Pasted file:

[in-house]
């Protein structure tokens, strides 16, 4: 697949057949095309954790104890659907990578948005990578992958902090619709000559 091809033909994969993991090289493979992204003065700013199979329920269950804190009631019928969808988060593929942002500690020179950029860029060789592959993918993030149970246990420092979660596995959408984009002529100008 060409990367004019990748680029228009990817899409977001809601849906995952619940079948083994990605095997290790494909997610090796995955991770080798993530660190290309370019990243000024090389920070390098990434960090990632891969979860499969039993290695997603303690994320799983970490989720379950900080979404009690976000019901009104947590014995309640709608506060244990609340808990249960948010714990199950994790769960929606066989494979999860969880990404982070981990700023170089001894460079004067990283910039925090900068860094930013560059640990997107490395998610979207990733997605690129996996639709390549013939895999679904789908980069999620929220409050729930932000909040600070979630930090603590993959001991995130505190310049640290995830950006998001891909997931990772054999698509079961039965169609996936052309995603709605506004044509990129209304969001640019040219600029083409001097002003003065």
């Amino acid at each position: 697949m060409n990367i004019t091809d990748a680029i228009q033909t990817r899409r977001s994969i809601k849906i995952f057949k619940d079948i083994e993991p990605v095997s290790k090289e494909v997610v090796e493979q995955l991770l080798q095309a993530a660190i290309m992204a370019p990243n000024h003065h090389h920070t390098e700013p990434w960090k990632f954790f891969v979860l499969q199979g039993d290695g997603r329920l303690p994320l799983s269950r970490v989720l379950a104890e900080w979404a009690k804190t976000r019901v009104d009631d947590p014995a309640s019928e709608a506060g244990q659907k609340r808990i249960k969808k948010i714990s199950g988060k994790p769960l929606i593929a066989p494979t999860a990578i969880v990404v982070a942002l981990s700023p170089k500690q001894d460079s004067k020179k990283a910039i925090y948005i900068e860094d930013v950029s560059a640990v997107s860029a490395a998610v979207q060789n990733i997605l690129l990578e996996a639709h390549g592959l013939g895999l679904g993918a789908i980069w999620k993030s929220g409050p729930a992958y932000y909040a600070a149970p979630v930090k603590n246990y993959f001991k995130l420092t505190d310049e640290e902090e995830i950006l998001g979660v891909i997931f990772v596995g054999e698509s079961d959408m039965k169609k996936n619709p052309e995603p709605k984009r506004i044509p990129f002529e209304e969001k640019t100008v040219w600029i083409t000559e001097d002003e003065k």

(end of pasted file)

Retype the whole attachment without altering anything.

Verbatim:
[in-house]
């Protein structure tokens, strides 16, 4: 697949057949095309954790104890659907990578948005990578992958902090619709000559 091809033909994969993991090289493979992204003065700013199979329920269950804190009631019928969808988060593929942002500690020179950029860029060789592959993918993030149970246990420092979660596995959408984009002529100008 060409990367004019990748680029228009990817899409977001809601849906995952619940079948083994990605095997290790494909997610090796995955991770080798993530660190290309370019990243000024090389920070390098990434960090990632891969979860499969039993290695997603303690994320799983970490989720379950900080979404009690976000019901009104947590014995309640709608506060244990609340808990249960948010714990199950994790769960929606066989494979999860969880990404982070981990700023170089001894460079004067990283910039925090900068860094930013560059640990997107490395998610979207990733997605690129996996639709390549013939895999679904789908980069999620929220409050729930932000909040600070979630930090603590993959001991995130505190310049640290995830950006998001891909997931990772054999698509079961039965169609996936052309995603709605506004044509990129209304969001640019040219600029083409001097002003003065």
């Amino acid at each position: 697949m060409n990367i004019t091809d990748a680029i228009q033909t990817r899409r977001s994969i809601k849906i995952f057949k619940d079948i083994e993991p990605v095997s290790k090289e494909v997610v090796e493979q995955l991770l080798q095309a993530a660190i290309m992204a370019p990243n000024h003065h090389h920070t390098e700013p990434w960090k990632f954790f891969v979860l499969q199979g039993d290695g997603r329920l303690p994320l799983s269950r970490v989720l379950a104890e900080w979404a009690k804190t976000r019901v009104d009631d947590p014995a309640s019928e709608a506060g244990q659907k609340r808990i249960k969808k948010i714990s199950g988060k994790p769960l929606i593929a066989p494979t999860a990578i969880v990404v982070a942002l981990s700023p170089k500690q001894d460079s004067k020179k990283a910039i925090y948005i900068e860094d930013v950029s560059a640990v997107s860029a490395a998610v979207q060789n990733i997605l690129l990578e996996a639709h390549g592959l013939g895999l679904g993918a789908i980069w999620k993030s929220g409050p729930a992958y932000y909040a600070a149970p979630v930090k603590n246990y993959f001991k995130l420092t505190d310049e640290e902090e995830i950006l998001g979660v891909i997931f990772v596995g054999e698509s079961d959408m039965k169609k996936n619709p052309e995603p709605k984009r506004i044509p990129f002529e209304e969001k640019t100008v040219w600029i083409t000559e001097d002003e003065k």